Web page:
Early age of type 2 diabetes diagnosis tied to poorer health

Being diagnosed with type 2 diabetes at a young age comes with more serious complications and higher rates of death than being diagnosed later in life, according to a new analysis.

Adults diagnosed between ages 15 and 30 had more severe nerve damage and signs of early kidney disease than those who had lived with the disease for a similar amount of time but were diagnosed between ages 40 and 50, researchers found. The younger group also had much higher risk of death than peers without diabetes.

"Firstly, we know that it takes many years to develop complications in diabetes," said senior author Jencia Wong of the Diabetes Center at Royal Prince Alfred Hospital in Sydney and the University of Sydney in Australia. "Of course having type 2 diabetes at a younger age equates to a higher lifetime risk given the projected length of exposure to high glucose and other risk factors."

Younger people may also have something in their physiology, inherited or not, that makes them more susceptible to the damaging effects of high blood sugar and other risk factors, Wong added.

"It may also be that the burden of diabetes at this time of life, coinciding with the challenges of adolescence, with caring for a young family or starting a career, with economic or mental health stressors, makes good metabolic control and self-care all the more challenging," she told Reuters Health by email.

The researchers analyzed data on 354 patients diagnosed with type 2 diabetes in adolescence and early adulthood, and 1,062 patients with more typical onset between ages 40 and 50. The study team used the Royal Prince Alfred Hospital Diabetes electronic database linked to the Australian National Death Index to track complications and deaths related to diabetes.

Patients diagnosed at a young age were matched to patients diagnosed at an older age who had had diabetes for a similar length of time.

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Both groups tended to have similar rates of metabolic syndrome, a constellation of traits including abdominal obesity, high cholesterol and high blood pressure that raise the risk of heart disease. But those diagnosed at an older age were more likely to have been treated for their high blood pressure and cholesterol.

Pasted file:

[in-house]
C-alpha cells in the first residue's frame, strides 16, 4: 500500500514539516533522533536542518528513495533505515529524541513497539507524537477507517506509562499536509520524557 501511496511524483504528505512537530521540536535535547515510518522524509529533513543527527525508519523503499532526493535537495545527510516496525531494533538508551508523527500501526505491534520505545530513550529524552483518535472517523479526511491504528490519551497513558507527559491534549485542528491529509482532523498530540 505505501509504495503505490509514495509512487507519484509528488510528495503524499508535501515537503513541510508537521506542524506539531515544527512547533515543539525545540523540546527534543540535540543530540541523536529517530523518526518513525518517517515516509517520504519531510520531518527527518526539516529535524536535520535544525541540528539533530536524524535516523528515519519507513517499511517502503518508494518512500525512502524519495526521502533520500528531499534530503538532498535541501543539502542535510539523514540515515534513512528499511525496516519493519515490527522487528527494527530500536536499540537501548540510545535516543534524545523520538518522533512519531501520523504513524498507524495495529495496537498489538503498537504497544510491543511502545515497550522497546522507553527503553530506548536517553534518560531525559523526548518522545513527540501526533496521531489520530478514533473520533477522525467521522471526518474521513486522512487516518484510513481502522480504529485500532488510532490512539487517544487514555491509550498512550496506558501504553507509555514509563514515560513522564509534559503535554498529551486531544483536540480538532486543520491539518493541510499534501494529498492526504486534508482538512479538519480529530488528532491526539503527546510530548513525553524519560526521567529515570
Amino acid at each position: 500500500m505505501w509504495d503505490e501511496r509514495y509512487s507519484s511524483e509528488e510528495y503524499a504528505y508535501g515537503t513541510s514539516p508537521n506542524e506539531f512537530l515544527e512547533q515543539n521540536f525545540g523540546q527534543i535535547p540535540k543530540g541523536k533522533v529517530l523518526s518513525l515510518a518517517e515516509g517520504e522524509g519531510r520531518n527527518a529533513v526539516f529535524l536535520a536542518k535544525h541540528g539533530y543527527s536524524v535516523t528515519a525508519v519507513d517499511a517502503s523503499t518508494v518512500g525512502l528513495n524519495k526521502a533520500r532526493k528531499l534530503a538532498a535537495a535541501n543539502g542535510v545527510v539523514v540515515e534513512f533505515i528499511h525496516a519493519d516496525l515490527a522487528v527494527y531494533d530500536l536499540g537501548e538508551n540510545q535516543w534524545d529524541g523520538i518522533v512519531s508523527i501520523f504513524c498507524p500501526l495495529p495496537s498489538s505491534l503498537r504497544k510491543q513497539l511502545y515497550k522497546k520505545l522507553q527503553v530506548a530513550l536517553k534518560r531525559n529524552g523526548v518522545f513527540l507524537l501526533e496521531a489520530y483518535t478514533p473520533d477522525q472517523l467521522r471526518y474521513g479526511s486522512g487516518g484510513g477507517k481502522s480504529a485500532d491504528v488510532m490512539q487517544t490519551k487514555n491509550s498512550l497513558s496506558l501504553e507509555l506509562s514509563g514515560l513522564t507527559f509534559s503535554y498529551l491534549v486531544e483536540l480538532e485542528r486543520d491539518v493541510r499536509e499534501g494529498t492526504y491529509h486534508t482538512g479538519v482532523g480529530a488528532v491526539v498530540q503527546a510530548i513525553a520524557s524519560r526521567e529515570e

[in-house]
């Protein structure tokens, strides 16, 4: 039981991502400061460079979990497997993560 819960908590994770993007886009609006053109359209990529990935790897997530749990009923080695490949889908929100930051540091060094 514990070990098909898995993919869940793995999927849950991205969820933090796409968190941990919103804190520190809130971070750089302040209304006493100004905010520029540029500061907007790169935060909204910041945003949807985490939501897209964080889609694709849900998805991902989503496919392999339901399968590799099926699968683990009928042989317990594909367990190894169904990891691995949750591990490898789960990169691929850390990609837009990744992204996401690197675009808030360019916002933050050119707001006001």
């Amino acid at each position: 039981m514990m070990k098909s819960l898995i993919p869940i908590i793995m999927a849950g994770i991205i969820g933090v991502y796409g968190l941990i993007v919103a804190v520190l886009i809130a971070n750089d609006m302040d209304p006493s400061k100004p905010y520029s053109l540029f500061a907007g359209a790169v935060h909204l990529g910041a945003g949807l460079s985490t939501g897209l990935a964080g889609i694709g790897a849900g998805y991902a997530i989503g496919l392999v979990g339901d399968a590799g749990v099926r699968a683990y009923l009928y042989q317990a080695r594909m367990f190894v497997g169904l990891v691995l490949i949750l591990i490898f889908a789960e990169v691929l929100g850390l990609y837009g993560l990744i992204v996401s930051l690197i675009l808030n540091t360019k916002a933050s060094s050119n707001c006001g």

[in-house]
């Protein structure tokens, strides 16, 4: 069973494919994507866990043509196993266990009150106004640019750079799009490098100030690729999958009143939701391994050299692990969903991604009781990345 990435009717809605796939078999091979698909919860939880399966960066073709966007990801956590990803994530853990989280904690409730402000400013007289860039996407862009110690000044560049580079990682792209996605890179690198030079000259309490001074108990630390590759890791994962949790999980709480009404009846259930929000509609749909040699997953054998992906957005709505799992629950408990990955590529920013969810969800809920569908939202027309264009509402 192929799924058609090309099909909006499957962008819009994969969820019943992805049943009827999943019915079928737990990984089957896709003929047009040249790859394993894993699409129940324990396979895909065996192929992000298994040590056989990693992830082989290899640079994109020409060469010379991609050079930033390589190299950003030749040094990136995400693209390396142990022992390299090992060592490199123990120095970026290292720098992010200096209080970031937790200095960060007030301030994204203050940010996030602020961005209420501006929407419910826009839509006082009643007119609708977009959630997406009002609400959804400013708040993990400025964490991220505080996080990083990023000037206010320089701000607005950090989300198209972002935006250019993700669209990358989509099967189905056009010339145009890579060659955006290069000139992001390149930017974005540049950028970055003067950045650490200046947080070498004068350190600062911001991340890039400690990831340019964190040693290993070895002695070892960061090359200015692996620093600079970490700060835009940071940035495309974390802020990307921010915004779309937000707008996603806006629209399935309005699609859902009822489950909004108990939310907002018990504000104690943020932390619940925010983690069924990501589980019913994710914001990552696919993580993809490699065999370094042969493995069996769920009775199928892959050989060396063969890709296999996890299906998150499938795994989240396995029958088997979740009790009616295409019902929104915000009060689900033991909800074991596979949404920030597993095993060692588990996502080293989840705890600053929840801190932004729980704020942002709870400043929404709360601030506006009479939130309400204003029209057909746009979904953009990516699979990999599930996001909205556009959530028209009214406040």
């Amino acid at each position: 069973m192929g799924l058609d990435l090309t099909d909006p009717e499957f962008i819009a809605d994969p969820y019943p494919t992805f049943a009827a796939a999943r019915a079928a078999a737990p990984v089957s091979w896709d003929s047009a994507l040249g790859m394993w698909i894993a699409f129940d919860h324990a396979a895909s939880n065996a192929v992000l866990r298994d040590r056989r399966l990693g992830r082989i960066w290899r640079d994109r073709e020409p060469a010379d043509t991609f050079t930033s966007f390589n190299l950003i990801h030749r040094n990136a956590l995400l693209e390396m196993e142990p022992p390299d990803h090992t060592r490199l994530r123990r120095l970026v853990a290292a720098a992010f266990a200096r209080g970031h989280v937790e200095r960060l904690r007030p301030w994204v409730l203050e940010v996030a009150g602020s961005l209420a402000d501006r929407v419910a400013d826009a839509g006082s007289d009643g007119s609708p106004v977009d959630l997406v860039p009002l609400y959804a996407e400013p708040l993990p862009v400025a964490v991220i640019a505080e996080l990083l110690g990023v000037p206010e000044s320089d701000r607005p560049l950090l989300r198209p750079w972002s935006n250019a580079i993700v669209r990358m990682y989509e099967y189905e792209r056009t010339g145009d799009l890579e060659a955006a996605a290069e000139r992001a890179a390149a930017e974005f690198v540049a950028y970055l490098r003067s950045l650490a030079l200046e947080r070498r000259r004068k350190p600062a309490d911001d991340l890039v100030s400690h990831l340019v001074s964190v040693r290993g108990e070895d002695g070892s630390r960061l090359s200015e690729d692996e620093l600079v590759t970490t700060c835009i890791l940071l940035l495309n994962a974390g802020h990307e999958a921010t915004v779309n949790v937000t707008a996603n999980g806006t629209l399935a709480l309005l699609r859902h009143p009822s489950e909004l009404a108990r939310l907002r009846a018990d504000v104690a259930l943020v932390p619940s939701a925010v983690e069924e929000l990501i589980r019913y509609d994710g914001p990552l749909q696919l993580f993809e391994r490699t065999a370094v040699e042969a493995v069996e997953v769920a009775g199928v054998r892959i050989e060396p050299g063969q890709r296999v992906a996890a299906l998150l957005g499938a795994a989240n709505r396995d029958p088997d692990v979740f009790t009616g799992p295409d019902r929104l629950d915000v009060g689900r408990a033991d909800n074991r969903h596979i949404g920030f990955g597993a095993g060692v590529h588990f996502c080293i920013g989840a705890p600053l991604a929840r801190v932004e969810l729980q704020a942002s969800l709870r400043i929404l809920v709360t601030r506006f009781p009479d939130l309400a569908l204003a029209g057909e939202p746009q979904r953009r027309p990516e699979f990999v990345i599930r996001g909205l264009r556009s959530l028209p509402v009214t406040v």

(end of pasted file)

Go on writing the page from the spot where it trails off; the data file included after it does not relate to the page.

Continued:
Those diagnosed at a younger age had more severe albuminuria, high levels of protein in the urine that are an early sign of diabetic kidney disease, according to the U.S. National Kidney Foundation. The younger people also had more severe nerve damage than those diagnosed at an older age, the researchers report in Diabetes Care.

On average, the patients were followed for 10 years until death or the end of the study. The overall risk of death was lower for those diagnosed younger, but diabetes had a stronger effect on that risk for the younger group. Relative to the general population in their own age group, the people diagnosed with type 2 diabetes young had more than three times higher death rates. That rose to six times higher when they were in early middle age.

People first diagnosed in middle age had death rates comparable to the general population in their own age group, in contrast.

"Elevated glucose in an older person may not add all that much in terms of long term risk, over and above the impact of age itself," Wong said.

The impact of type 2 diabetes on younger people should not be underestimated, she said.

"Our hope is that this research will serve to highlight that type 2 diabetes in the young is a serious condition which should be recognized by treating clinicians as such and be managed accordingly," she said.

Doctors may be reluctant to give more than just lifestyle advice to young people with type 2 diabetes, she said.

"Extrapolating from studies in older type 2 diabetes, excellent metabolic control and aggressive vascular risk factor management early in the course of diabetes would be in order here," Wong said. "Studies examining how to best manage young onset type 2 diabetes are underway and will shed greater light on this area."

Continuing to tackle childhood obesity, one of the main modifiable risk factors for diabetes, should also be a priority for preventing diabetes altogether, she said.